C h a z z W r i t e s . c o m

The publishing revolution already happened.

#COFFINHOP on ZOMBIEHOLICS: Advice Given in Hindsight…

Chazz:

In case you feel you need it, here’s some warm writing advice from people who write about cold creatures.

Originally posted on Zombieholics Anonymous:

There’s a saying – hindsight is always 20/20 – and given that, I wanted to know what advice the authors would give a younger version of themselves. Something they wish they’d known when they first started writing…

Julianne Snow

To go for it. In high school I was guided into the sciences and away from the arts. But then even looking back, what I studied while getting my degrees has helped bring a level of authenticity into my work. But my advice to myself would still stand – in going for it, it doesn’t mean I had to choose between the arts and the sciences. I could have done both without any problem.

Stephen Kozeniewski

“You mustn’t kill time, boy.  You must cherish it.  Can I have some change to go get loaded?”

T.W. Piperbrook

Keep on writing! I wish I hadn’t taken several detours in life, but at the…

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#COFFINHOP2014 on ZOMBIEHOLICS: The Zombie Definition…

Chazz:

Authors weigh in on what zombie means to them. What does it mean to you?

Originally posted on Zombieholics Anonymous:

What better question to ask those who write about Zombies… What does the word ‘zombie’ mean to you?

Julianne Snow

A zombie to me could take on different forms – from something reanimated that was once dead to people suffering from extreme consumerism to the effects felt from the symbiotic relationship with a space parasite. Essentially, when you’re a zombie you’re focused on thing only; spreading your infection.

Stephen Kozeniewski

Papaya juice.  Some people think what’s important is the brands of rum you use, but those people are wrong.  The key to a good zombie is papaya juice.  I know, I know, that sounds exotic, and, sure, it’s a little hard to find, especially on the mainland, but once you’ve had one, I swear you’ll never go back to just pineapple juice and lime again.

T.W. Piperbrook

A human being stripped of their emotion and humanity.

Robert Chazz Chute

Much like…

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The very nearly here, not quite yet, Post-review World

Once upon a time an author named Hale stalked a book reviewer, wrote about it in The Guardian and…well, things got crazy. I haven’t weighed in on this because you’ve no doubt read plenty about this debacle. Besides, I didn’t have anything new to say. I still don’t have anything new to say about that particular incident. It was a bad idea to respond to a negative review and there’s no need to pile on.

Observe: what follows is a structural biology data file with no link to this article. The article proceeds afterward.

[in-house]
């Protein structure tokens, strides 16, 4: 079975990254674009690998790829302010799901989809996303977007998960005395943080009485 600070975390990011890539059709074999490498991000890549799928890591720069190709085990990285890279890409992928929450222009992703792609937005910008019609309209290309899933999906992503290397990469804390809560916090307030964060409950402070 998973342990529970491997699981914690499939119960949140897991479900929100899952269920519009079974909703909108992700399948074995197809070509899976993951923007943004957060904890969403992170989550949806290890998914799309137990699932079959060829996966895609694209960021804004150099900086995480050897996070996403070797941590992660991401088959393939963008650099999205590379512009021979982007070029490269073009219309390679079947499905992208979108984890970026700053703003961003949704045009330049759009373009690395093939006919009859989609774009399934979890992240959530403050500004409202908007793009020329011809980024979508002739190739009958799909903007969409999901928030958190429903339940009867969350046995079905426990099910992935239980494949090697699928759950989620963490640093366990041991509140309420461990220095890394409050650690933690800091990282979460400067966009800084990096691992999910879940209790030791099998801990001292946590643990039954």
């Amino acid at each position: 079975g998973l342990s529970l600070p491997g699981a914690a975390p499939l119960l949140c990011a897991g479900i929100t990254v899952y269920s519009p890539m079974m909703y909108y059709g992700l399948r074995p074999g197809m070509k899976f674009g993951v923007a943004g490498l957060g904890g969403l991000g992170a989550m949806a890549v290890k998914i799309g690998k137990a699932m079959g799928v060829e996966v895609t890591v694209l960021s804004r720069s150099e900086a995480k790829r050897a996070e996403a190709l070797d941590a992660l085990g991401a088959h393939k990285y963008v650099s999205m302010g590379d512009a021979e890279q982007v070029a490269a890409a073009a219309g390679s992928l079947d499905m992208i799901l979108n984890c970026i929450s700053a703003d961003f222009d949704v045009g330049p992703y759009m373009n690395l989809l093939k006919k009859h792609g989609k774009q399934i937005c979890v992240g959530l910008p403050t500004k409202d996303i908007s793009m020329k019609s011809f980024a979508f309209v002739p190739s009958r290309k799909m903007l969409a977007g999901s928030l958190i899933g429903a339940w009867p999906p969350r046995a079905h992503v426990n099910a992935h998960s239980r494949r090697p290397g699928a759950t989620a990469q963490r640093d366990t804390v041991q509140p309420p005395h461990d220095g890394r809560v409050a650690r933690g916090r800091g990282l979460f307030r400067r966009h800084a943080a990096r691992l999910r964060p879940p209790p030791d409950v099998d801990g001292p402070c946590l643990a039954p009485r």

I do understand the urge. Oh, yes, every writer knows that urge to respond and demand an apology or…something. Instead, I stay indoors, never go anywhere, and write scary, funny books. It’s a better use of my time and the right thing to do.

So let’s talk about reviews more generally.

We all want them. We can’t promote our books effectively without a minimum number of happy reviews. But there are problems:

1. If you get a lot of happy reviews, someone who didn’t like your book will accuse you of having lots of friends and family shilling for you. Ha! I wish! It’s very difficult to get any reviews on anything and I don’t speak to my family. The point is, some people (I have no idea how many) think five-star reviews shouldn’t be trusted. However, if you didn’t have any five-star reviews, those same people would slay you for it. Crazy, huh?

2. Some people can’t help themselves. They condemn authors for their books and pedophiles for their despicable actions with nigh equal vehemence. Well…I assume so, anyway. I mean, I’ve read some vitriolic reviews where, once you dial it up to eleven, there’s no place to go, is there? But (silver lining) no one really takes one-star reviews seriously anymore, either. They are, with few exceptions, troglodytic. We read them for sick entertainment value, not for direction as to what to read.

3. Some people put spoilers in reviews without warning. That’s not a review anymore. That’s a spoiler and it’s a shitty thing to do. Just because you don’t like it doesn’t mean others won’t and spoiling a work that was years in the making in one ill-considered paragraph? Yes, that’s bad. What’s worse is Amazon lets it happen and allows those spoilers to remain posted without warning.

4. Likewise, authors have been libelled in reviews. Once again, Amazon does nothing if you complain. Unacceptable, and yet we are, at the moment, powerless. It’s the Internet. We’re supposed to shrug and hope the happy reviews drown out the unhappy ones (and eventually, mostly, they do.)

There’s a study somewhere that shows how unreliable reviews can be in an odd way. If the first review that goes up is negative, ensuing reviews tend to be more negative than they would have been otherwise. That’s less about the book, I suppose, and more piling on, hoping to be seen in agreement with whoever spoke up first. Weird.